Depression: Why India is at 122 on world happiness index
Not all epidemics are pandemic, some occur as a byproduct of living in a complex society. Depression is one of such silent killer disrupting the society. The causes of depression vary per demography, culture and social stigma. India is right now in middle of such crisis.
Recently a report from UN indicated that in the last 10 years India slipped from 118 to 122 on world happiness index.
What went wrong?
Our GDP jumped, our standard of living has raised yet we are not happy?
Why is this sudden increase of anguish?
What is finding vent through depression?
Well, let’s take a deeper look.
One of the major problem is accepting depression as a disease. It is a general symptom to believe physical illness is only illness and mental illness is insanity. Because of this social stigma, many suffer silently, afraid of a proper consultation, until of course things get out of control one day. The British left us but the colonial hangover remains, chasing us like a ghost from the past, eroding our self-confidence.
This sublime notion along with the increasing competition is playing a major role in depression. Students grow up thinking that failing to qualify as a doctor or engineer means the end of all happiness. Graduates begin thinking that failing to get a job means the end of abyss and of course, out of the employed section, a majority are not getting job satisfaction. Overall the slave or dependent mindset destroys the spontaneous mindset and courage to choose career or live freely. Every time the fear of failing or dissatisfaction incubates the stress and one day eventually leads to depression.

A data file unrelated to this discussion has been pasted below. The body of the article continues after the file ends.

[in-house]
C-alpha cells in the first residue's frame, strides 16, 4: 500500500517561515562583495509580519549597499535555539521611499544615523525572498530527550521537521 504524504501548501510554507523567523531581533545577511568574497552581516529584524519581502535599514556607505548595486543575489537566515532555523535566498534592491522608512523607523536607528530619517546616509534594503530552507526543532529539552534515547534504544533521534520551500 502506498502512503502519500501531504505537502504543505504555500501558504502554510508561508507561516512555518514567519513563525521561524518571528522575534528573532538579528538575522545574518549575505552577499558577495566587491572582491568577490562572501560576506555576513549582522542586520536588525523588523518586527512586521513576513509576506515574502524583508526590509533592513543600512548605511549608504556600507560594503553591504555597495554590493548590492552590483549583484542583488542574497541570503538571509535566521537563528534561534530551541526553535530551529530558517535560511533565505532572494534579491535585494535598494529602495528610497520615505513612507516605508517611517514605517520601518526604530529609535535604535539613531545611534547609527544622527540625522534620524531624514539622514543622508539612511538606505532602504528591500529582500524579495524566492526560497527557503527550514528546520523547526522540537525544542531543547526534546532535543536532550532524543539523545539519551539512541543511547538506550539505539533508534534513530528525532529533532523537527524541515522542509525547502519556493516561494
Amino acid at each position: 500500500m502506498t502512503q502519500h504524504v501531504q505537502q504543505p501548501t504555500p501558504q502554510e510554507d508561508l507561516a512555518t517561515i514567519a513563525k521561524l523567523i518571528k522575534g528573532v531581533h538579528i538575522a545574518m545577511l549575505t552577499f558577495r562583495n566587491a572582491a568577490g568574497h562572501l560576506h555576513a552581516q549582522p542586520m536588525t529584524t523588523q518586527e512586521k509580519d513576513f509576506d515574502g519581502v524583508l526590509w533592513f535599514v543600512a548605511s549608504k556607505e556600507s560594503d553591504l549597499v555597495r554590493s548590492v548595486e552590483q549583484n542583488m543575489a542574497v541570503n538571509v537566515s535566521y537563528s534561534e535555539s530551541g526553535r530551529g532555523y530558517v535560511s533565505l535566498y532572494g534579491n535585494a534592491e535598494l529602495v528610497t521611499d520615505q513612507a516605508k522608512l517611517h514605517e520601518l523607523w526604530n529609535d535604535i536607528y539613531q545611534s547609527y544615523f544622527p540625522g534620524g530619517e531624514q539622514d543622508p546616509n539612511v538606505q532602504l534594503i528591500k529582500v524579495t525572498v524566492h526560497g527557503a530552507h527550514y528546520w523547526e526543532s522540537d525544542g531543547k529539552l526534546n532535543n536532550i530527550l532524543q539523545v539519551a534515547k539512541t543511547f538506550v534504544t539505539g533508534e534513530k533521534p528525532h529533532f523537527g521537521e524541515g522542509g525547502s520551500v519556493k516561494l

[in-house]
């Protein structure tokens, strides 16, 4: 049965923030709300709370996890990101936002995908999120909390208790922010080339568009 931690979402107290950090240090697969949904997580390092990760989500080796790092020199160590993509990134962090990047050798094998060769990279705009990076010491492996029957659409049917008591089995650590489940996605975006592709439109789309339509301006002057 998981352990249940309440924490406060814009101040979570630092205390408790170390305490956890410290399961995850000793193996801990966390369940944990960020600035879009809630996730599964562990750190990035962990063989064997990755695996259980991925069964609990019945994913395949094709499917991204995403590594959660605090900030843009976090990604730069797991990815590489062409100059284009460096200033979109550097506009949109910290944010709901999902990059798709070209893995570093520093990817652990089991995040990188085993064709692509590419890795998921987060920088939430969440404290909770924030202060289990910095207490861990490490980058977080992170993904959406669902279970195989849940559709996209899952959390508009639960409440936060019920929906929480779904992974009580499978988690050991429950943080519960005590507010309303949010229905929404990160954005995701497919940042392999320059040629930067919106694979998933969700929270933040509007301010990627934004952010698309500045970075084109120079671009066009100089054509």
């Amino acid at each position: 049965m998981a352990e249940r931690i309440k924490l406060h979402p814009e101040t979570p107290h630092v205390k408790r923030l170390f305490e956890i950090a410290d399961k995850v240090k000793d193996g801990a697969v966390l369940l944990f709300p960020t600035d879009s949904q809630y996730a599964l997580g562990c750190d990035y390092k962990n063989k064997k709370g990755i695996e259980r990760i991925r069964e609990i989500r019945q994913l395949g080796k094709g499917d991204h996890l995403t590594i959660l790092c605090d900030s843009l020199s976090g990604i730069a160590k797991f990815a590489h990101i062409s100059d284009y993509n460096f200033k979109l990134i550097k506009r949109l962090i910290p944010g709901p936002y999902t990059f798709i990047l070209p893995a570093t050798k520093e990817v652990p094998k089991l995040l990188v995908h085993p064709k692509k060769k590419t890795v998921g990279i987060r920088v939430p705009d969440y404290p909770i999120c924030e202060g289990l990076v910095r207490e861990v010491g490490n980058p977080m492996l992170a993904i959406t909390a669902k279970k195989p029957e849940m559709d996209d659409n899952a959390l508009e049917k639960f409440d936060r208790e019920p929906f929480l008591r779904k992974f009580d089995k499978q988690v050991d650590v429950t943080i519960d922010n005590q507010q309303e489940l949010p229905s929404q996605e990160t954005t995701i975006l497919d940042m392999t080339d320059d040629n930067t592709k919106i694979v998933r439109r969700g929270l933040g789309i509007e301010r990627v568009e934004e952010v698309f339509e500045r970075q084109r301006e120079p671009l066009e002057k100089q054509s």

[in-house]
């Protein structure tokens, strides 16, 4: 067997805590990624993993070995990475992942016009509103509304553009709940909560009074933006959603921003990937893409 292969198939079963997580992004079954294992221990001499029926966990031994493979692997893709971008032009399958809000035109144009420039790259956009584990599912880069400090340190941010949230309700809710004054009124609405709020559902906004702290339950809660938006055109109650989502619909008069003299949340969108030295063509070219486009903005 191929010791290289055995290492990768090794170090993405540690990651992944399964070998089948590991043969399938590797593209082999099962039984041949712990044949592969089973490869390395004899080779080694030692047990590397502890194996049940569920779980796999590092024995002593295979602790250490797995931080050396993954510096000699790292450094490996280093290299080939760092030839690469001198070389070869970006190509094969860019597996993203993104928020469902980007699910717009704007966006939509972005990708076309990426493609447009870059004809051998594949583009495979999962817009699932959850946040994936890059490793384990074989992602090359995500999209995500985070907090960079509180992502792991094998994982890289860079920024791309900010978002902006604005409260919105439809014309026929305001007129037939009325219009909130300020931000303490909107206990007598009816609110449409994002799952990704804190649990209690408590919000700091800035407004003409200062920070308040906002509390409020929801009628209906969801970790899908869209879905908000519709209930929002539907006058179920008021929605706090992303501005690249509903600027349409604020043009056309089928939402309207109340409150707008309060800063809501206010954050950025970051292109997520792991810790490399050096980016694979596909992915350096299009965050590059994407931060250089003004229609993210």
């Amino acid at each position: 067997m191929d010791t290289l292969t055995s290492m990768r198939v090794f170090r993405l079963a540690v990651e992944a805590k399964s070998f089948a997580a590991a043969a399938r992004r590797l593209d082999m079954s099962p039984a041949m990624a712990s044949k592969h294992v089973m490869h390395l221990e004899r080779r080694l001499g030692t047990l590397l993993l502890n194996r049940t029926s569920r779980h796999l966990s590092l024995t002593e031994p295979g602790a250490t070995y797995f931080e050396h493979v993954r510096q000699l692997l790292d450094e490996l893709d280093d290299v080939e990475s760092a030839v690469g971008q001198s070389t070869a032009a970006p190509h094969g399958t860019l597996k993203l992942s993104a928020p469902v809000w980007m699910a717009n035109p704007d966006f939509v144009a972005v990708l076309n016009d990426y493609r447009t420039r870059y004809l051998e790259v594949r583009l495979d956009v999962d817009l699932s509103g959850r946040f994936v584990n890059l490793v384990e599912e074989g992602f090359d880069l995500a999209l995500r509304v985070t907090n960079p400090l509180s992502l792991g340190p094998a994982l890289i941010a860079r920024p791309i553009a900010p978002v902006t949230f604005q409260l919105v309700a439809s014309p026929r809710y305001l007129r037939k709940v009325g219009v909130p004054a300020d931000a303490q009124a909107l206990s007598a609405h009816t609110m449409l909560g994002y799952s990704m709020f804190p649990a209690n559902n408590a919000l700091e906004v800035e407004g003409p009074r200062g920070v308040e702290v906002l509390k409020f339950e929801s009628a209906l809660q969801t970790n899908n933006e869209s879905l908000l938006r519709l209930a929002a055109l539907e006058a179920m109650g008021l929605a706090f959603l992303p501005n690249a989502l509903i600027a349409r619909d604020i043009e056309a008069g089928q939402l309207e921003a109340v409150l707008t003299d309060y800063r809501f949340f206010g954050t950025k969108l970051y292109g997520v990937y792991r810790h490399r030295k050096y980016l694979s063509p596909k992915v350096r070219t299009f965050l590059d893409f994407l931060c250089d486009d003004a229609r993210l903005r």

Our media has somehow been transformed into a jukebox of negative and unrealistic expectations. The definition of beauty is fairness, definition of happiness is being rich, definition of cool is being womanizer. Unfortunately, people tend to fit into these expectations, result is obviously being disheartened and eventually depression. Less physical work and more mental stress leads to dullness and breeds depression.
Another aspect is the cultural shock, with the rapid disparity growing between urban and rural life some of old value and customs feel challenged and even at times ridiculed. Unitary families have less time as quality family time, lot of conversations die even before they are born, individual tend to feel lonely and devoid of human care. People begin to be self-centered and living as a community lacks adhesion. This wide mistrust, lack of self-confidence and change in lifestyle are the major factors in the growing cases of depression in the country. Fortunately, though people are acknowledging this problem and hope this would be mitigated before it jeopardizes a generation.
BY: Arijit Das